In this case, there are thousands of customs and border agents who have to enforce this rule at hundreds of ports of entry. You can babble about "entrepreneurial management" all you want to, but these thousands of people are trying to execute a policy on the fly. The average border agent isn't a lawyer, and will face dozens of exceptions. For example, what if the person has a green card? What if the person is a dual national (US and Syrian)? What if they are a dual national of Syria and Canada? What do you do if they were already on the plane when the order was signed? Does the order revoke previously-granted refugee status or only new refugees?

Scott - you used to be an IT professional. Would you roll out a new software package to thousands of end-users without getting some of them to test it? Would you roll out that package without training end-users or at least sending out a clearly-written cheat sheet? Would you buy the package without having the business unit managers at least look at it to see if it will work for them?

In this case, none of that was done. The Director of DHS, the man in charge of the people implementing the order, saw the order after it was signed and it went into immediate effect. All of those questions and I'm sure 20 others had to be decided on the fly by whoever pulled weekend duty at whatever port of entry they came up. In what universe is that a good idea?

Shorter: an entrepreneurial airline needs to make sure it's planes don't crash. That didn't happen here.


I was at the gym last week with my trainer, and between sets the conversation turned to Trump. The guy at the machine next to me said in regards to the violence in Chicago, "we should just declare martial law in those neighborhoods and go house to house removing guns."

Besides the obvious Constitutional problems, I'm hard-pressed to think of something that would be more effective at unifying that neighborhood; unifying them in shooting at our soldiers. I also suspect the guy would howl bloody murder should that be done in his neighborhood. So was the guy a Fascist?

I think not. As noted in the comment section over on Scott Adam's blog, there is a type of individual we can call an "armchair knee-jerk naive politician." Somebody who, in other words, is stupid enough to think that invading the South Side of Chicago would work or that it could be implemented.

Now, such people look a lot like Fascists, and they tend to support Fascists, because Fascists Get Stuff Done without bothering with process, but they are not actual Fascists. Fascism actually has some overarching ideals, but the Kneejerker doesn't.

I suspect Trump is a Kneejerker. I also suspect that at least some of his advisers are Fascists. We live in interesting times.


It's Friday - Update, Links and a Thought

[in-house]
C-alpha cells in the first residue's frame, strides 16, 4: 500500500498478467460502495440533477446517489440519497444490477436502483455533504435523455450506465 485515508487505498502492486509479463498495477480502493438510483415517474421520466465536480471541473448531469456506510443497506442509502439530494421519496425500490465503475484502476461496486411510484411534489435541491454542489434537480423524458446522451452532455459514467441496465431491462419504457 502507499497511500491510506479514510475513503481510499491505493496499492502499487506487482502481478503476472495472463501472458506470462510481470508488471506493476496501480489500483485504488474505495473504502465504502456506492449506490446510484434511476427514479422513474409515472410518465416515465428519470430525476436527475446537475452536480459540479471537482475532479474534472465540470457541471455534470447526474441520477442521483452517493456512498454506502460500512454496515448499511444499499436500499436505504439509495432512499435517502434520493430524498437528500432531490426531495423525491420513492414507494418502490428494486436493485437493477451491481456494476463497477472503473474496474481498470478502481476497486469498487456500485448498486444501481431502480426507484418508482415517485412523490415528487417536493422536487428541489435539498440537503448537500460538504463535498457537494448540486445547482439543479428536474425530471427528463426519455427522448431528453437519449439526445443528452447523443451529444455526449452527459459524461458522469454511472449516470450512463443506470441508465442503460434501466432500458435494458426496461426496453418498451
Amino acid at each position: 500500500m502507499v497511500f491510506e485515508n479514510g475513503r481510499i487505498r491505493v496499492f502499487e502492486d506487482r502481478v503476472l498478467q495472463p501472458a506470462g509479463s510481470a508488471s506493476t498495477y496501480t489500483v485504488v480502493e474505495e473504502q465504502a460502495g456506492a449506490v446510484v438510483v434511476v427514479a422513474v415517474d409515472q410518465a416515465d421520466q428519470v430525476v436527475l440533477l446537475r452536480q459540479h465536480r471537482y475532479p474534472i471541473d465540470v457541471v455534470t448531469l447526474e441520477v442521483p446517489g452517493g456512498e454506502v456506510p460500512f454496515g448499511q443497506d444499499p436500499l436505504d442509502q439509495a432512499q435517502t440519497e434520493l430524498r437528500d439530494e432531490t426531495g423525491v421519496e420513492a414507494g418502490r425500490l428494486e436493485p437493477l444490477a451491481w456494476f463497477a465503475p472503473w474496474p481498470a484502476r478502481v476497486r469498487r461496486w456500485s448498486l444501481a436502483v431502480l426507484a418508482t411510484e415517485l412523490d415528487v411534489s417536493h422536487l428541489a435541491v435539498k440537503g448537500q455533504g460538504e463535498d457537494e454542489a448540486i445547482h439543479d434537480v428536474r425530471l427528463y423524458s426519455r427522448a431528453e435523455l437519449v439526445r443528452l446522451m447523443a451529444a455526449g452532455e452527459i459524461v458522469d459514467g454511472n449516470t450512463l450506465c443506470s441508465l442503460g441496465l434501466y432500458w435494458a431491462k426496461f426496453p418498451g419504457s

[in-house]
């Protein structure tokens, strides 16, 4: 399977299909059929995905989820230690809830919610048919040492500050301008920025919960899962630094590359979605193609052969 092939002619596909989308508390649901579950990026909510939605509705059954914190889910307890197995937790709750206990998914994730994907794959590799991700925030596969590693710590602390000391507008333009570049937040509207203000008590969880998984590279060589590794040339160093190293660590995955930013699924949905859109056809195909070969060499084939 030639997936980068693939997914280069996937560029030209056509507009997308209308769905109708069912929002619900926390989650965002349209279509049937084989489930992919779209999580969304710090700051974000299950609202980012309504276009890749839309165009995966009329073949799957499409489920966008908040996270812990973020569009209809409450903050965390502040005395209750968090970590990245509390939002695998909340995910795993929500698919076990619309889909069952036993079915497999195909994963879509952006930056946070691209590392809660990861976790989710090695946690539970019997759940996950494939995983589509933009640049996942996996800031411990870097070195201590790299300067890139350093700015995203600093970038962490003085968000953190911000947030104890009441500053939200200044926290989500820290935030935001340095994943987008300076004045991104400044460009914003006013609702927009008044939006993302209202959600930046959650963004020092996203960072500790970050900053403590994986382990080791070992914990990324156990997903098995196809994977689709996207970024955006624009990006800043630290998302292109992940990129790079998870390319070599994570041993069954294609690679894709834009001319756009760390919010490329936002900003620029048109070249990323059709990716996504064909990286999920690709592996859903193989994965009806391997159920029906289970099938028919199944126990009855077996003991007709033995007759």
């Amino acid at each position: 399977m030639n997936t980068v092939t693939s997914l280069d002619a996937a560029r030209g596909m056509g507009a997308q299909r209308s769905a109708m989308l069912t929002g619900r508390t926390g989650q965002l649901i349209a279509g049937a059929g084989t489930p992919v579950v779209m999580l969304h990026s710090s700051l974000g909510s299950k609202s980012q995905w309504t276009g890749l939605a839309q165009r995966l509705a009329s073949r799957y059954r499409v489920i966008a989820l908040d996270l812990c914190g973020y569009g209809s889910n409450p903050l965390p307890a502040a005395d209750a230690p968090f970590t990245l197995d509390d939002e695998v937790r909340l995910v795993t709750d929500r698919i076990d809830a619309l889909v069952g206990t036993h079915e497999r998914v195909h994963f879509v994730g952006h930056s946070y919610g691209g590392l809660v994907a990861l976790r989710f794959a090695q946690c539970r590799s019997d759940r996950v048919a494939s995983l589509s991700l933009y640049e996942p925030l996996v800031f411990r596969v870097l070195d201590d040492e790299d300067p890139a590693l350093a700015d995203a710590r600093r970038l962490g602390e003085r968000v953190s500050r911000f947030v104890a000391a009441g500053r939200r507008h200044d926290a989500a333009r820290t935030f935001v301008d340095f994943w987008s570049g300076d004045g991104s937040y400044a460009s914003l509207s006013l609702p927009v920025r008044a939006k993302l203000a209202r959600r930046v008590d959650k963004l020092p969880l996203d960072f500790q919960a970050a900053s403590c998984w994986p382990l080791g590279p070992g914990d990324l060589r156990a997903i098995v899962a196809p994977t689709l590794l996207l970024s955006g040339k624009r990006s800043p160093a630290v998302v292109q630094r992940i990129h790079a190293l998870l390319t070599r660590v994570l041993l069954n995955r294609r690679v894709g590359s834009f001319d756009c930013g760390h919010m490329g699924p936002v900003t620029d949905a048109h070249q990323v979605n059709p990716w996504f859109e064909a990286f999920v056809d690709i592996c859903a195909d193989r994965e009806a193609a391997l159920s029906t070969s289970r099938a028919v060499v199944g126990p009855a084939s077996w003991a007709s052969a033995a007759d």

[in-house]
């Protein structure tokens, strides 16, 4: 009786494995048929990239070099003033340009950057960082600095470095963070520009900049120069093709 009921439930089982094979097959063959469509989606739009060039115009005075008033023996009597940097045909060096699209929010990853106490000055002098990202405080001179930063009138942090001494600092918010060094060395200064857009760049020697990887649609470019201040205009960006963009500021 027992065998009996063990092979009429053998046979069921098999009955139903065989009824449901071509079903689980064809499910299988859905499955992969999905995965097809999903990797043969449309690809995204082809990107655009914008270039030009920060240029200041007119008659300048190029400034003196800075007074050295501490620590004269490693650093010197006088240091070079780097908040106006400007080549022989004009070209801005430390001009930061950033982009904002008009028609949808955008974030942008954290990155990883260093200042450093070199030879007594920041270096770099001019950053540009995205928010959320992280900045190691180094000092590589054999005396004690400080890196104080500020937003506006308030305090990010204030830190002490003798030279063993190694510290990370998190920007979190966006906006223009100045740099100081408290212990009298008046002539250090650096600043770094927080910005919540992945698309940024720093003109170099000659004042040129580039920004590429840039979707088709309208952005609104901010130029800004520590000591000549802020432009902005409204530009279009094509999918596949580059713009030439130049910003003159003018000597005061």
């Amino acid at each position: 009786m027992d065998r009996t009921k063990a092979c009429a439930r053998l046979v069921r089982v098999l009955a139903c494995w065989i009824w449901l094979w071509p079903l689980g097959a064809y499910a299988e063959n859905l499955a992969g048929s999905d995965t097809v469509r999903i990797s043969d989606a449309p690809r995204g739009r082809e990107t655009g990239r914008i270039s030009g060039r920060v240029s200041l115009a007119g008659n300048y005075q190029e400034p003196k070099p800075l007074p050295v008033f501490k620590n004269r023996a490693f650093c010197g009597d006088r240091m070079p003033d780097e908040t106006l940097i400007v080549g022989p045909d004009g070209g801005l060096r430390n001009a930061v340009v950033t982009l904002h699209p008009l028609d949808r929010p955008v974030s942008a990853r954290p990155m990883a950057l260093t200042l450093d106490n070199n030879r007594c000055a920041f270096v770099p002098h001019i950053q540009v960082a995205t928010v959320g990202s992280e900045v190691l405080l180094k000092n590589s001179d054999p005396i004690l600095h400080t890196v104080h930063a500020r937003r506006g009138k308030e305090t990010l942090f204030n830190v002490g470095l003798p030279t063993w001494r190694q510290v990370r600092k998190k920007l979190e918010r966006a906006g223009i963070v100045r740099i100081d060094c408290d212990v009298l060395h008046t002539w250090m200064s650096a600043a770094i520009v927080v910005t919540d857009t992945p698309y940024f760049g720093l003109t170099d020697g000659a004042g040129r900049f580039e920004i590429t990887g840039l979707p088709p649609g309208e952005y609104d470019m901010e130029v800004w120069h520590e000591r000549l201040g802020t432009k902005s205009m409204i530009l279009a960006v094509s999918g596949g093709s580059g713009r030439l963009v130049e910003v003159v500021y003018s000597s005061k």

I now have a fully-operational Death Star garage door opener. Go me! (No traps, I promise.)


A) Evangelical Experts Oppose Trump’s Plan to Ban Refugees.

B) Paranoia is not just for poor people any more: Doomsday prepping for the super rich.

C) Peter Nowak: Why you will enjoy the open road more in self-driving cars.


I wouldn't swear these numbers are 100% accurate, but they are in the ballpark.
You know what...
Take my $1.37... I want my PBS.
Take my $.46... I am all for federal funding of art programs.
Take my $.46... I love my museums, colleges, and libraries.
Take my $.11... I support developing minority businesses.
Take my $.66... I am for entrepreneurship and innovation.
Take my $1.60... I want us to export more goods overseas.
Take my $0.43... I would like to see more American manufacturing.
Take my $0.88... I think community policing needs vast improvement.
Take my $1.48... I support programs for women.
Take my $1.55... I believe in due process for all.
Take my $0.48... We need a civil rights division in the justice department.
Take my $0.38... I think we need to defend our Mother Earth.
Take my $0.03... I know more work needs to be done for climate change.
Take my $8.95... because we need more sustainable energy.
Take my $2.71... we should reduce our carbon footprint.
If saving these programs means I'm out $22.36 a year, I'm good with contributing my $.07 a day to save these federal programs.
Vox Day, also known to this blog as Wily E. Coyote, SuperGenius at Large, has repeatedly stated that he is not a Nazi, despite what people say. This is technically true, but misses the larger point. Most people think all Fascists are Nazis. No, much like Xerox machines are a type of copier, Nazis are a type of Fascist. VD is a Fascist.

Fascism was invented in Italy by one Benito Mussolini. Hitler styled himself after Mussolini, which was why Italy, a country that had fought against Germany in WWI, fought with them in WWII. Fascism is not inherently antisemitic - that particular trait was a "feature" of Adolf Hitler's personality. Nor is Fascism massively expansionistic - Mussolini before 1939 only invaded two countries - Albania and Ethiopia - places that lacked an ability to fight back.

So what is Fascism? It is:
1) Authoritarian. There is a Strong Leader and we must follow him.

2) Hyper-patriotic. Not "our country right or wrong" but "our country is never wrong."

3) Intolerant of dissent. Peaceful protests or disagreements are seen as threats.

4) Objectively pro-wealthy. Mussolini and Hitler both enjoyed strong support from the wealthy and aristocratic classes in their countries, largely because they followed policies that enriched said classes. For example, both men abolished independent labor unions, replacing them with unions that were little more than clubs for workers to hang out in.